So if my calculations are correct, not getting that internship allowed me the chance to gain a total of four months international living experience, two months of which were spent living in a culture that speaks my second language, the other two months of which were spent in one of the most historically and politically fascinating areas in the world, a relationship with a professor who was very well connected, and personal growth in more ways than I have the time to describe right now.
You tell me: Did my world end when I didn’t get that internship?
It was only after I had returned from the West Bank, and took the time to look back and reflect on how everything transpired that I realized how God had come through for me. Don’t get me wrong, it was not like I just sat back and everything just fell in my lap. I worked hard for the D.C. internship, and I didn’t get it. That was disappointing. But the reality is that while D.C. would have been a fruitful experience, no doubt, I was freed up to participate in a different experience that I now know to have been much more fruitful.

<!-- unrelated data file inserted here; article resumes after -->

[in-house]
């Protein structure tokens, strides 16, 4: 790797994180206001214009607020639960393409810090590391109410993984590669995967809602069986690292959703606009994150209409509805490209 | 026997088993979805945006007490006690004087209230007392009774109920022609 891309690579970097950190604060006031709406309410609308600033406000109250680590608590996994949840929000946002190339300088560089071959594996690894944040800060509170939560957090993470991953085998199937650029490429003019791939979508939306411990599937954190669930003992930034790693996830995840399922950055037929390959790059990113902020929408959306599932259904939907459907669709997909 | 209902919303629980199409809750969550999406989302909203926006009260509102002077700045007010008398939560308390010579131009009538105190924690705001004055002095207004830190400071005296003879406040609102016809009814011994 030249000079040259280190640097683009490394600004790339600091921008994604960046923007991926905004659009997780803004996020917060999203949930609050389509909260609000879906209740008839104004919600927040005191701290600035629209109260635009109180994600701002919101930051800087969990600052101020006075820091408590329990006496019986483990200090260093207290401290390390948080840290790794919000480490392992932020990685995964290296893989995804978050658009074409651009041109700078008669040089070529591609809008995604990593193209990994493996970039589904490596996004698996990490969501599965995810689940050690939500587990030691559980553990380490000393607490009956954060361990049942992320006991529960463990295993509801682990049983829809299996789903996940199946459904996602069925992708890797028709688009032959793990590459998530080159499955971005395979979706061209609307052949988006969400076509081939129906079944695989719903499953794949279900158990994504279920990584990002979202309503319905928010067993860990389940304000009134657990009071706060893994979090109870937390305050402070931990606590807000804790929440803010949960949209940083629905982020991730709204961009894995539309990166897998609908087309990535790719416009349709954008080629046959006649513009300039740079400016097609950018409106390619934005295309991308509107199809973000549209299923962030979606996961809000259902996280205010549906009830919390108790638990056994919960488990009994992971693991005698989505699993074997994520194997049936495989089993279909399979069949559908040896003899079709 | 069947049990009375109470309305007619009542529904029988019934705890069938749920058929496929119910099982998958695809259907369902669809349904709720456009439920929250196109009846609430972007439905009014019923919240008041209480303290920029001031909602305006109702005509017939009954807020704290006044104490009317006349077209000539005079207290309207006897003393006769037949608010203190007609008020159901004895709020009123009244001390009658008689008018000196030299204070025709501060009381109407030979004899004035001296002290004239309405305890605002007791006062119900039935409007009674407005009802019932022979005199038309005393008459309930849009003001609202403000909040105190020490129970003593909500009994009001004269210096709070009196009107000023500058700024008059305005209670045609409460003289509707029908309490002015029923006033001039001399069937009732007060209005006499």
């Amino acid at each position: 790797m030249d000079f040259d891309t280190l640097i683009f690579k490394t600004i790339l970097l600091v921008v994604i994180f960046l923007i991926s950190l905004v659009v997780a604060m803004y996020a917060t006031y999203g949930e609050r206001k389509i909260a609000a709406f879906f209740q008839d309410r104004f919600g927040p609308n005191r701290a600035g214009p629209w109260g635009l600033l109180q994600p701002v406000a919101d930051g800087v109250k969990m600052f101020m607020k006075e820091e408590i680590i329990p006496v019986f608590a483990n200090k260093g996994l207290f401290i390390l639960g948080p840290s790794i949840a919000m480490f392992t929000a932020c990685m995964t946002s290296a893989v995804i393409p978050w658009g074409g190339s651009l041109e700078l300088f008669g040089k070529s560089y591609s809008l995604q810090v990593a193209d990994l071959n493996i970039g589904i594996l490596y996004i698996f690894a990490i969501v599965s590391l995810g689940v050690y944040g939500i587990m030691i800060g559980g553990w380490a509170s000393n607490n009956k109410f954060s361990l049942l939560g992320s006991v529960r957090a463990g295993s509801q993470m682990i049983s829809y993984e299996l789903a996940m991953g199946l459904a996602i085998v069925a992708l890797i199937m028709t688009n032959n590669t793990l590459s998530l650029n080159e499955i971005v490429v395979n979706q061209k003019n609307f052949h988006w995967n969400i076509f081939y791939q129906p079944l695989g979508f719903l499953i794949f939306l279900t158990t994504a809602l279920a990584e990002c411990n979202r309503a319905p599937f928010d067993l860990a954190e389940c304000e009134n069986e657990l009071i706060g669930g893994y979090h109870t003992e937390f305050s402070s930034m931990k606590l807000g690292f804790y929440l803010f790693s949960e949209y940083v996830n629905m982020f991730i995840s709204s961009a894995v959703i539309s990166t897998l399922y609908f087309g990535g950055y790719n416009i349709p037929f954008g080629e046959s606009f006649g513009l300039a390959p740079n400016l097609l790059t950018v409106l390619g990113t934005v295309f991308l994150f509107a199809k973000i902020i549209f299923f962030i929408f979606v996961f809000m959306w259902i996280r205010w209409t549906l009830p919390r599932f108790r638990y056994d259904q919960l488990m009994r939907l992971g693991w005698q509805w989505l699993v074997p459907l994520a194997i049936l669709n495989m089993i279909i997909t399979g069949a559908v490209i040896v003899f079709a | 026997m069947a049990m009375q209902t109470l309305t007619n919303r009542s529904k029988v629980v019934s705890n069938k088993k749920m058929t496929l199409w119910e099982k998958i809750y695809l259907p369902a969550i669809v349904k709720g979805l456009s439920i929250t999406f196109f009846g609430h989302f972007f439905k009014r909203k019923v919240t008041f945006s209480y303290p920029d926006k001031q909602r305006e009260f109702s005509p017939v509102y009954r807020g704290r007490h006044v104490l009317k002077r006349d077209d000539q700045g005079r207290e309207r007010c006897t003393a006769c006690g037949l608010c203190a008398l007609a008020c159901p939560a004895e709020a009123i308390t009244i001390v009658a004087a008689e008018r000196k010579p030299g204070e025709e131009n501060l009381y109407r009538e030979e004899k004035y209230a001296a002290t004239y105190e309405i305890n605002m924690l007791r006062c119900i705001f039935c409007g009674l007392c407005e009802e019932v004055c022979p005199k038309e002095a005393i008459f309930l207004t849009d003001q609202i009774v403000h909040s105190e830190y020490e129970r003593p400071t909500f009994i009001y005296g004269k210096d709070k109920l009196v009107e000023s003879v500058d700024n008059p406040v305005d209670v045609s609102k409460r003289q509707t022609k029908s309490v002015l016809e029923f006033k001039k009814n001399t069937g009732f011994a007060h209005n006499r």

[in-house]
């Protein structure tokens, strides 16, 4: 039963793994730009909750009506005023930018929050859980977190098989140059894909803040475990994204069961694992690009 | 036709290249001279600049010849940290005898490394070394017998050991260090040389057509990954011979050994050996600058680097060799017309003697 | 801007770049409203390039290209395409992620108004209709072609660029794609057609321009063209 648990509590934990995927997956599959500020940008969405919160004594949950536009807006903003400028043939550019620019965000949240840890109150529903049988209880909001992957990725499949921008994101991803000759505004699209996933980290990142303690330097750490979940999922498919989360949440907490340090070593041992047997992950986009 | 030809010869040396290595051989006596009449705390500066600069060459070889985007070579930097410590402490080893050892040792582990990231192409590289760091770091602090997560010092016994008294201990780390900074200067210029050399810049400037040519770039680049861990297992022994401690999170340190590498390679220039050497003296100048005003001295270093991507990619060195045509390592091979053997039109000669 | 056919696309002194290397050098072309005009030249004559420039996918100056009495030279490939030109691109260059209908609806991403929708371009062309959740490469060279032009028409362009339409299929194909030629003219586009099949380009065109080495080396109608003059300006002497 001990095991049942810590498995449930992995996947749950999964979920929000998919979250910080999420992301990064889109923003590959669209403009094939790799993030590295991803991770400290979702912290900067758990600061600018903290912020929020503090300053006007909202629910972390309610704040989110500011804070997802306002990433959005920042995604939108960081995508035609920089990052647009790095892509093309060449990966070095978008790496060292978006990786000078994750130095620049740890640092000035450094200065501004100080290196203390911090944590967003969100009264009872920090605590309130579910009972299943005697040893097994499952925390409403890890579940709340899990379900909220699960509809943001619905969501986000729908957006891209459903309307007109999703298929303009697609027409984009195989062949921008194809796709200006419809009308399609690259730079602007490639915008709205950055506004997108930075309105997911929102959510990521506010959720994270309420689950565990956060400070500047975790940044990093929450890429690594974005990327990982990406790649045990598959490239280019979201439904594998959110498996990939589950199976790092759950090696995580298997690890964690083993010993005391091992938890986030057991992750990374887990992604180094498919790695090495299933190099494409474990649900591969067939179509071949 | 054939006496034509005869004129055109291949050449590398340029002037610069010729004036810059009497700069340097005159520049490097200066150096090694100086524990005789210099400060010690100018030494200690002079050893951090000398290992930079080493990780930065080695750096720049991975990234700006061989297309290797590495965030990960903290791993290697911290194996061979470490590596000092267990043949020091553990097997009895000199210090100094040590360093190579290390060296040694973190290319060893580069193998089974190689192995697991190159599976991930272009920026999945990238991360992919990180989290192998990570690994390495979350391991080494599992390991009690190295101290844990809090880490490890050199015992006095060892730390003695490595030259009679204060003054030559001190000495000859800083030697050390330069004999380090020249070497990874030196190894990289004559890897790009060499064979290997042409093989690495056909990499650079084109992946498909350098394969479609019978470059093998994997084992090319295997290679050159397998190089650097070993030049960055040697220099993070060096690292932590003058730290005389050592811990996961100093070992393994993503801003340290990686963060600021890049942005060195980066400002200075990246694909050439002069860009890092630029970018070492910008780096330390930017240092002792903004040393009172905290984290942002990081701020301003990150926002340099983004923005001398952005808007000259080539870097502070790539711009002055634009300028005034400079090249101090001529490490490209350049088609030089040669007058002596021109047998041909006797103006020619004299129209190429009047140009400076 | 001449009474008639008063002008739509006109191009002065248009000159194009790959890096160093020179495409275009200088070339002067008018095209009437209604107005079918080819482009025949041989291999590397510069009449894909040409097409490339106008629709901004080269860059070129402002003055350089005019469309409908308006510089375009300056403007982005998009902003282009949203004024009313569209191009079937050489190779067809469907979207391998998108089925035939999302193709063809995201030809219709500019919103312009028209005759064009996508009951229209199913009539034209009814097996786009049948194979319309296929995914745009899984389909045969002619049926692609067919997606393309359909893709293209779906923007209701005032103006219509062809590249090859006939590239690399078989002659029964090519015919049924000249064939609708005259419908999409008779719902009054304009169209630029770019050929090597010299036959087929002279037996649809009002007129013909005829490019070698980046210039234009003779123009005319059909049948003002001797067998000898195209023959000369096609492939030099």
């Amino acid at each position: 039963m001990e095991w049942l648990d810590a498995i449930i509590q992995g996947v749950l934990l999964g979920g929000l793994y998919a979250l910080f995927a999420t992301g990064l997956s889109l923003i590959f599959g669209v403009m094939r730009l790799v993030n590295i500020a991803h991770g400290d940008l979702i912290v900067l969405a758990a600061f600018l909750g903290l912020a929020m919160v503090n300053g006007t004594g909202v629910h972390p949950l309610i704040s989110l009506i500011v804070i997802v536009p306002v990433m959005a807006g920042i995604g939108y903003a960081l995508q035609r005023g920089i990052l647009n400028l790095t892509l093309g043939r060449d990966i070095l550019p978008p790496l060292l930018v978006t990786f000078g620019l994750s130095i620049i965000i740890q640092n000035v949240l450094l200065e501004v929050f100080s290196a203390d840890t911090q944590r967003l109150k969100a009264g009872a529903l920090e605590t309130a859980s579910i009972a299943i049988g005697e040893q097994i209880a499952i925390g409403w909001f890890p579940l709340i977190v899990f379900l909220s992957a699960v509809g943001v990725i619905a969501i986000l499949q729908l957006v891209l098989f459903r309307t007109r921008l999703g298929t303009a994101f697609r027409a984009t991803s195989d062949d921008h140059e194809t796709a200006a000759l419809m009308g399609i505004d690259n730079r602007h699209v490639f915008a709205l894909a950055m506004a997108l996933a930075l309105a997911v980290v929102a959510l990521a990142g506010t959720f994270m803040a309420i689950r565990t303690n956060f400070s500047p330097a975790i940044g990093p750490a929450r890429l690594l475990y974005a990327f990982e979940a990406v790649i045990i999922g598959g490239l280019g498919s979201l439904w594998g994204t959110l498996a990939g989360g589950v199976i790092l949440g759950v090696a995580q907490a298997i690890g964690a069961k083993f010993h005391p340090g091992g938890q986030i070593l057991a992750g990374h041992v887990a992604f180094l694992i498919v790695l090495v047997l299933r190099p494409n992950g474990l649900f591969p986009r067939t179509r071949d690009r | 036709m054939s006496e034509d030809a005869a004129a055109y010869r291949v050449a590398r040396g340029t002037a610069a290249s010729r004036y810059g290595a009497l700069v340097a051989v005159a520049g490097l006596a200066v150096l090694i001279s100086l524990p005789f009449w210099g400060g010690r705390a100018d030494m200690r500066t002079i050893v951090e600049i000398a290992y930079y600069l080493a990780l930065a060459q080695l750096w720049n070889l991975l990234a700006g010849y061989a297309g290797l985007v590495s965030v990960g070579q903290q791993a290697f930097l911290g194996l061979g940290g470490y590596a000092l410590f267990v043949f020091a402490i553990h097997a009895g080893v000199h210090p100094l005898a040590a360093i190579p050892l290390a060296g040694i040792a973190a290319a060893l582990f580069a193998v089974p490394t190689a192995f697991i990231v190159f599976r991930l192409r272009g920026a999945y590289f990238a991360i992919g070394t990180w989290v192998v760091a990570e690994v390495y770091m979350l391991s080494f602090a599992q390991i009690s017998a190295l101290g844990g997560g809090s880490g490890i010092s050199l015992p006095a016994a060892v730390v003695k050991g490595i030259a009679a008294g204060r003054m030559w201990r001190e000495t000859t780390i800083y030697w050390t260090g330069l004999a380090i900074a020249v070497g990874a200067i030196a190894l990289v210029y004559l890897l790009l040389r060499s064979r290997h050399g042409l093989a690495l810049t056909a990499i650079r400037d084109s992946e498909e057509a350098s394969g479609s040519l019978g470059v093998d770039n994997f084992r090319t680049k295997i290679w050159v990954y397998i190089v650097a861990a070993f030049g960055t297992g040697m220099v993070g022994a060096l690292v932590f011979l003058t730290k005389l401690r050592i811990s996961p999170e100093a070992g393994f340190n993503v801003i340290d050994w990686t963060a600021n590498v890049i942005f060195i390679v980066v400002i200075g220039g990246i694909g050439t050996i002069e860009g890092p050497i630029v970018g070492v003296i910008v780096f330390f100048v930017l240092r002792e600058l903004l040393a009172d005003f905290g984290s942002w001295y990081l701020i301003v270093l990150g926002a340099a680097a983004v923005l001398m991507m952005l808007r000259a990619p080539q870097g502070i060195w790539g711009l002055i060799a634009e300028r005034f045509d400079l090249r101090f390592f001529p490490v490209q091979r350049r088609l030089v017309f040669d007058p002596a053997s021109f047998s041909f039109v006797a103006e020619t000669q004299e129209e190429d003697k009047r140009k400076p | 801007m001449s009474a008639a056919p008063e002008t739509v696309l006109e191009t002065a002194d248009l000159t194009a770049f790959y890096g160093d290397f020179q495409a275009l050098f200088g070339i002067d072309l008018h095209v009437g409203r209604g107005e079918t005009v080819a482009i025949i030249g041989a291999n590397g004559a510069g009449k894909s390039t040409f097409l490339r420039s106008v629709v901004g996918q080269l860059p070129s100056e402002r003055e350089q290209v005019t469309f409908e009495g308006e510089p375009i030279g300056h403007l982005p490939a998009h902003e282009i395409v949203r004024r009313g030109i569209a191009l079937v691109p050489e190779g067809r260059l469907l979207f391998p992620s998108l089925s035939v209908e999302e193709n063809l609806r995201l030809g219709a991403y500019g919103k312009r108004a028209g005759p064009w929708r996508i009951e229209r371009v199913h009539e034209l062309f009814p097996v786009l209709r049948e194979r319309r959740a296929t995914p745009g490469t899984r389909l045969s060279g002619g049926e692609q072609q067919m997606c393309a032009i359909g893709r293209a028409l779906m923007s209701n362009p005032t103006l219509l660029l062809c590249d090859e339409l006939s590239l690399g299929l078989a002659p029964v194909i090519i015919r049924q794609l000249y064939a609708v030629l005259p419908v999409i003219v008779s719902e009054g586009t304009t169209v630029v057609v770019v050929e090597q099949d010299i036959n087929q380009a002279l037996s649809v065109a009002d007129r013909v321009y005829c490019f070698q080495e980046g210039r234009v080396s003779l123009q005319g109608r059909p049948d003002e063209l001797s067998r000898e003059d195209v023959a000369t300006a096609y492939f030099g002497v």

Of course, I had no idea that this was how things were going to go down when I found out I didn’t get the D.C. internship. I couldn’t have known. That is why it is so important to look back from time to time. Looking back, it all makes a lot of sense, and I see how God was at work in my life.
While I wish I could say that because of this experience, and the belief that God had a better plan for me than the one I had for myself has allowed me to trust God in every situation, the truth is I can’t. I still fail to trust God. All the time. It is nice, though, to have this part of my story to look back on and take comfort in when I come to another, seemingly different, situation that requires my trust in God. Remembering this part of my story at least helps me to put a little bit more trust in God each time. Or maybe to spend less time worrying about the future than before. Remembering God’s faithfulness to me has helped me understand God as a God who gives more than he takes.